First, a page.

New Zealand Mudsnail
New Zealand mudsnails (Potamopyrgus antipodarum) are tiny invasive snails that threaten the food webs of trout streams and other waters. Native to New Zealand, they were first found in Idaho’s Snake River in 1987. They quickly spread to other Western rivers, sometimes reaching densities over 500,000 per square meter. In the Great Lakes, mudsnails were first found in Lake Ontario in the early 1990s. In 2001, they were found in Lake Superior in Thunder Bay, Ontario, and in 2005 in the Duluth-Superior Harbor, likely spread by ballast water discharged from ships.
Anglers pose a risk for spreading New Zealand mudsnails because they can be moved on waders and gear. They can close their shells allowing them to survive out of water for days. One snail can reproduce and start a new infestation. Eradicating infestations is nearly impossible. Your help in detecting and reporting new infestations is vital for preventing their spread.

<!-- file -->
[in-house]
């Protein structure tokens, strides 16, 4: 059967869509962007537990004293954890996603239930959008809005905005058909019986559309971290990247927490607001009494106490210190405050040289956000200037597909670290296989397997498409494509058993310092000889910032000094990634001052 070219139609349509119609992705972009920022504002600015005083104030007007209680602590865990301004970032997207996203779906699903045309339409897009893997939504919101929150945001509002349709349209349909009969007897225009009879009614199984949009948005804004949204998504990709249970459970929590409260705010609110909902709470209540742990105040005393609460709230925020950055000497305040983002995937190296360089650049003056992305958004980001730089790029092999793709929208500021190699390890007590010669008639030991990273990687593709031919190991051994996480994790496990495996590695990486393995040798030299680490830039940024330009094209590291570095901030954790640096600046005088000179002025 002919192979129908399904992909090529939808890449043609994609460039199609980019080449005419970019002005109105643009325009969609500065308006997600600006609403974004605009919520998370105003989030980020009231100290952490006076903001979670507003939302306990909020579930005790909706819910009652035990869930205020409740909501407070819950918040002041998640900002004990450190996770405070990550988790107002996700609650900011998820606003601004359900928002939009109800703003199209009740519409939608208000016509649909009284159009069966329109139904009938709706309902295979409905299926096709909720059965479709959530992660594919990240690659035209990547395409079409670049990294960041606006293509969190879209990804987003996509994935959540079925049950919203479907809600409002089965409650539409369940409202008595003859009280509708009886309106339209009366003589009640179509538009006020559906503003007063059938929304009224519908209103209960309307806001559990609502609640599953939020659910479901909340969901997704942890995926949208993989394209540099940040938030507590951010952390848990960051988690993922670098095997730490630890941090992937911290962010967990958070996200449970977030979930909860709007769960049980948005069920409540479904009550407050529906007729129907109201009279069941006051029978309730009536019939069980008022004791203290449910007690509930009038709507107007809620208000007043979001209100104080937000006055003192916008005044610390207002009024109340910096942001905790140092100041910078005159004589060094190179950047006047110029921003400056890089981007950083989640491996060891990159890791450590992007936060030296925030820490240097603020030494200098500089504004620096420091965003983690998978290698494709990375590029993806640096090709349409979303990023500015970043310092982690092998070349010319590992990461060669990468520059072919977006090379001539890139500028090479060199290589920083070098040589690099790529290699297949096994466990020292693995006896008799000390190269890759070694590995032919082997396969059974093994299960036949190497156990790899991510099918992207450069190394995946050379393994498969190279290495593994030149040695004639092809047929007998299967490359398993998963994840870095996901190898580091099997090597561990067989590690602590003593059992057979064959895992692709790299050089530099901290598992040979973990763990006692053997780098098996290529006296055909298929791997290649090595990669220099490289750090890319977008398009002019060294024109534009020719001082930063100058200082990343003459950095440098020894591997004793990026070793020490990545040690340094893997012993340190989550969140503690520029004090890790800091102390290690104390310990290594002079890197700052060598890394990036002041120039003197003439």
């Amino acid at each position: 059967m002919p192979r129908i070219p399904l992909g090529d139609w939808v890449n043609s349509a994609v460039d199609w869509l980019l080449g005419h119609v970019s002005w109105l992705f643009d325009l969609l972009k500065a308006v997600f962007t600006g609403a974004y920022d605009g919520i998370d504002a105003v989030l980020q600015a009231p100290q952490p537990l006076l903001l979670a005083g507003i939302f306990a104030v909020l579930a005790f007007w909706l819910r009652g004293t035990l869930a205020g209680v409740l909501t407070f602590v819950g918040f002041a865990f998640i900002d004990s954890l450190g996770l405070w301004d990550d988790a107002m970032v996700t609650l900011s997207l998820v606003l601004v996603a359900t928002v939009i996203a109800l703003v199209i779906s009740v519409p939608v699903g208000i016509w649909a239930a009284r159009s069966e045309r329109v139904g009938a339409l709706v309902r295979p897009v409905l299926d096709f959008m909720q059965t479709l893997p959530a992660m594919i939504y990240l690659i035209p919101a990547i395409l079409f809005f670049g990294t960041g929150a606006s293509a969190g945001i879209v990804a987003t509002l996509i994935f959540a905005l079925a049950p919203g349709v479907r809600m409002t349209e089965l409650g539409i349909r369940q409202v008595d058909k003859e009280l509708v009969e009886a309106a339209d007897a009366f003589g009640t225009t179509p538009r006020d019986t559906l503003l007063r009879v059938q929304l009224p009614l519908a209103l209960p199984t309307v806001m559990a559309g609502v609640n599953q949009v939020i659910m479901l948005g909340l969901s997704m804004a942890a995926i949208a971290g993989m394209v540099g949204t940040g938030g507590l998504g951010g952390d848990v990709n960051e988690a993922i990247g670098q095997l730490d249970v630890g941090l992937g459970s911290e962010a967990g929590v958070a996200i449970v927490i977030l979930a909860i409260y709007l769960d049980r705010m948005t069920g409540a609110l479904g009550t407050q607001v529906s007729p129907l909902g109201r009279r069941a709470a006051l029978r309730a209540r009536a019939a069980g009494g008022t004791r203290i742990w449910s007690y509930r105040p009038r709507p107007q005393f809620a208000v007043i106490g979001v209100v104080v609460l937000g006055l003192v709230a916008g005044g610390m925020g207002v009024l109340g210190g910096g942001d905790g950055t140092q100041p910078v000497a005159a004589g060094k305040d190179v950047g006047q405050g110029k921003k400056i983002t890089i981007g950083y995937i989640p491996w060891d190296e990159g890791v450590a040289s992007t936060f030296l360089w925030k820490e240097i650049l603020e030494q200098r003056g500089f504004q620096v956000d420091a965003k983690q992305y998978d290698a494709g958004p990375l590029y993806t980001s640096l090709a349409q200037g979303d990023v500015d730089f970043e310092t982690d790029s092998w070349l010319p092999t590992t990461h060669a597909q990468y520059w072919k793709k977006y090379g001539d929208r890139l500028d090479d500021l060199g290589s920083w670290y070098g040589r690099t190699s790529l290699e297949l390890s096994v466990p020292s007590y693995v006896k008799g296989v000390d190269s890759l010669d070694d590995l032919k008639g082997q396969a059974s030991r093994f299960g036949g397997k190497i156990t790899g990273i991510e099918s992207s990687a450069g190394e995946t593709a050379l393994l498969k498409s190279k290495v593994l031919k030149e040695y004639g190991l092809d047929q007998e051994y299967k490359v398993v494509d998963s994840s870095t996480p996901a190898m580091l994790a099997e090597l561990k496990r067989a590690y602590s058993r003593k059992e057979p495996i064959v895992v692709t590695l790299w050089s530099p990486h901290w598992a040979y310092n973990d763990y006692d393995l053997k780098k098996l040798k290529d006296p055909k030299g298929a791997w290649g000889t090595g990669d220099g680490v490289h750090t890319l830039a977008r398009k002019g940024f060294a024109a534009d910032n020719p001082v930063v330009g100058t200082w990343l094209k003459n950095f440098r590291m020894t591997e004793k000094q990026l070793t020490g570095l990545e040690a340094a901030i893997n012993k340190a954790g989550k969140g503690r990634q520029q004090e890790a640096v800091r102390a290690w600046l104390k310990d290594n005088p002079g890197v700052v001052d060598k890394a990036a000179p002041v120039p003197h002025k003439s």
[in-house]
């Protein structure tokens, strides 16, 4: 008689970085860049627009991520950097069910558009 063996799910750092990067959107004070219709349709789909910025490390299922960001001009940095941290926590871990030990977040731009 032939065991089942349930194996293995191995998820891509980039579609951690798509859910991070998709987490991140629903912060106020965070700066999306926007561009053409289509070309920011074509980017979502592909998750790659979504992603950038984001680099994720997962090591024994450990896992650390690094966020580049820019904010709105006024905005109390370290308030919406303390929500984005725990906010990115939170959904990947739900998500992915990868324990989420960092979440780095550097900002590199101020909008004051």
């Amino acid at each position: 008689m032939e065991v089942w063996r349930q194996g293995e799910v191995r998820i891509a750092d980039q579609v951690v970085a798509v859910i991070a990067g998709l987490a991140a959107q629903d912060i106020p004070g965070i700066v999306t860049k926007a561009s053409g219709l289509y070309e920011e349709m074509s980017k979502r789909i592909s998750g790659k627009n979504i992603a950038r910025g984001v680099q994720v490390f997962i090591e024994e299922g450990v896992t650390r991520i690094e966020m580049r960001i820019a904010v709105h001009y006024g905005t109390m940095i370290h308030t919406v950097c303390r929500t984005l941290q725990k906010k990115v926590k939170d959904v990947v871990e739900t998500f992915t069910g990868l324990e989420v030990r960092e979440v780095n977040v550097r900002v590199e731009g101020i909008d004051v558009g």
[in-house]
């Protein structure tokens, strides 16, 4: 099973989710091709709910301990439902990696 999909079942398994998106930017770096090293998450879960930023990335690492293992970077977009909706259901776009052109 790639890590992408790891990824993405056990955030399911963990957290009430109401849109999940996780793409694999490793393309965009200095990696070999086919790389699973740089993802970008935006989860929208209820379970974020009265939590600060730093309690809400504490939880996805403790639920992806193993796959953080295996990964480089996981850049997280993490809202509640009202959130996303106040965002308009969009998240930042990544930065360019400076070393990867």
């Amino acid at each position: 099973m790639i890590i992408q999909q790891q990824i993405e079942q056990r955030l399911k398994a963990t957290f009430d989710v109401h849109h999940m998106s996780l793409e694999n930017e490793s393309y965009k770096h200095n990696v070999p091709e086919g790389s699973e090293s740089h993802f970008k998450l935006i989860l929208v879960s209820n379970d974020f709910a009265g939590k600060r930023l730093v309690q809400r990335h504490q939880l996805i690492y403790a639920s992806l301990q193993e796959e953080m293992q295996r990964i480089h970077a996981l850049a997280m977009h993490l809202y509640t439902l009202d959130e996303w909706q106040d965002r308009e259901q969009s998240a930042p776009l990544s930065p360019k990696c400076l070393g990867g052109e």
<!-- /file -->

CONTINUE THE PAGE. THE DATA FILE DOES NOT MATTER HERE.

Identify New Zealand Mudsnails
- Small, up to 1/5 inch (5 mm) long
- Difficut to distinguish from native snails; shell more elongated
- Usually horn-colored, but ranges from light to dark brown
What You Can Do
- Learn to recognize New Zealand mudsnails.
- Inspect and remove visible aquatic plants, animals, and mud from waders, hip boots, and field gear before transporting.
- Drain lake or river water from livewell and bilge.
- Rinse waders, hip boots, and gear with hot water (113° F/45° C), OR
- Dry gear for five days before reuse.
- Report new sightings - note exact location; place specimens in a sealed plastic bag or store in rubbing (isopropyl) alcohol; and call Minnesota Sea Grant Program in Duluth, (218) 726-8712, or the Minnesota Department of Natural Resources in St. Paul, 1-888-MINNDNR or (651) 259-5100, or a local DNR fishery office.
Know the rules!
Specimens are needed to confirm sightings, but some jurisdictions prohibit possession of invasive aquatic animals and plants. Contact your local natural resource management agency for instructions.